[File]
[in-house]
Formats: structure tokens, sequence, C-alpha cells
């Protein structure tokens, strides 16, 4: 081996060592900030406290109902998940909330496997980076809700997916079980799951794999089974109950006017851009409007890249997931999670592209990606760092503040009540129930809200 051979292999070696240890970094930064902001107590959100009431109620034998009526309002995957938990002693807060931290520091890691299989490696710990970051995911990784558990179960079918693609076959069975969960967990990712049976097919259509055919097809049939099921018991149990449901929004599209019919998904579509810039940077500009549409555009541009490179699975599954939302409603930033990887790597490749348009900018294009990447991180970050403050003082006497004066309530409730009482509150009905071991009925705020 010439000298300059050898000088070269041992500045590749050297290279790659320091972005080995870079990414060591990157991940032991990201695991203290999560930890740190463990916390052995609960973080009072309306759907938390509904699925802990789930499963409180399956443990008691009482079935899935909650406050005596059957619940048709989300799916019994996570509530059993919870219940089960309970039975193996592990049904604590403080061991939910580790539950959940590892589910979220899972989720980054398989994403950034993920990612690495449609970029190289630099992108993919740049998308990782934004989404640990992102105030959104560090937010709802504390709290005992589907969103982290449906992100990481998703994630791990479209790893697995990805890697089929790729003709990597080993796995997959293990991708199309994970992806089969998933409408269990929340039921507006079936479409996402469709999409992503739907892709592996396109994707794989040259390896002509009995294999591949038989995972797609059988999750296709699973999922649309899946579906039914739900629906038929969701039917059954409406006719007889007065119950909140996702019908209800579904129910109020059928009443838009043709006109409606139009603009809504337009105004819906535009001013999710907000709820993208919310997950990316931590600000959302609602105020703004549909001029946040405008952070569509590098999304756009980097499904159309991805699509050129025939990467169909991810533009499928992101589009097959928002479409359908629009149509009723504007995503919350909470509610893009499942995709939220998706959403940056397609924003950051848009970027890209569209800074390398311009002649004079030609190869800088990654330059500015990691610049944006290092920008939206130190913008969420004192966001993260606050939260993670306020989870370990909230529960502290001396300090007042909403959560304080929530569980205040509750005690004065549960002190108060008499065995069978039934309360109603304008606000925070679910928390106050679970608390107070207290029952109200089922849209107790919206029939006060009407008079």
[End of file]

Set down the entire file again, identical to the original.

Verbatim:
[in-house]
Formats: structure tokens, sequence, C-alpha cells
């Protein structure tokens, strides 16, 4: 081996060592900030406290109902998940909330496997980076809700997916079980799951794999089974109950006017851009409007890249997931999670592209990606760092503040009540129930809200 051979292999070696240890970094930064902001107590959100009431109620034998009526309002995957938990002693807060931290520091890691299989490696710990970051995911990784558990179960079918693609076959069975969960967990990712049976097919259509055919097809049939099921018991149990449901929004599209019919998904579509810039940077500009549409555009541009490179699975599954939302409603930033990887790597490749348009900018294009990447991180970050403050003082006497004066309530409730009482509150009905071991009925705020 010439000298300059050898000088070269041992500045590749050297290279790659320091972005080995870079990414060591990157991940032991990201695991203290999560930890740190463990916390052995609960973080009072309306759907938390509904699925802990789930499963409180399956443990008691009482079935899935909650406050005596059957619940048709989300799916019994996570509530059993919870219940089960309970039975193996592990049904604590403080061991939910580790539950959940590892589910979220899972989720980054398989994403950034993920990612690495449609970029190289630099992108993919740049998308990782934004989404640990992102105030959104560090937010709802504390709290005992589907969103982290449906992100990481998703994630791990479209790893697995990805890697089929790729003709990597080993796995997959293990991708199309994970992806089969998933409408269990929340039921507006079936479409996402469709999409992503739907892709592996396109994707794989040259390896002509009995294999591949038989995972797609059988999750296709699973999922649309899946579906039914739900629906038929969701039917059954409406006719007889007065119950909140996702019908209800579904129910109020059928009443838009043709006109409606139009603009809504337009105004819906535009001013999710907000709820993208919310997950990316931590600000959302609602105020703004549909001029946040405008952070569509590098999304756009980097499904159309991805699509050129025939990467169909991810533009499928992101589009097959928002479409359908629009149509009723504007995503919350909470509610893009499942995709939220998706959403940056397609924003950051848009970027890209569209800074390398311009002649004079030609190869800088990654330059500015990691610049944006290092920008939206130190913008969420004192966001993260606050939260993670306020989870370990909230529960502290001396300090007042909403959560304080929530569980205040509750005690004065549960002190108060008499065995069978039934309360109603304008606000925070679910928390106050679970608390107070207290029952109200089922849209107790919206029939006060009407008079």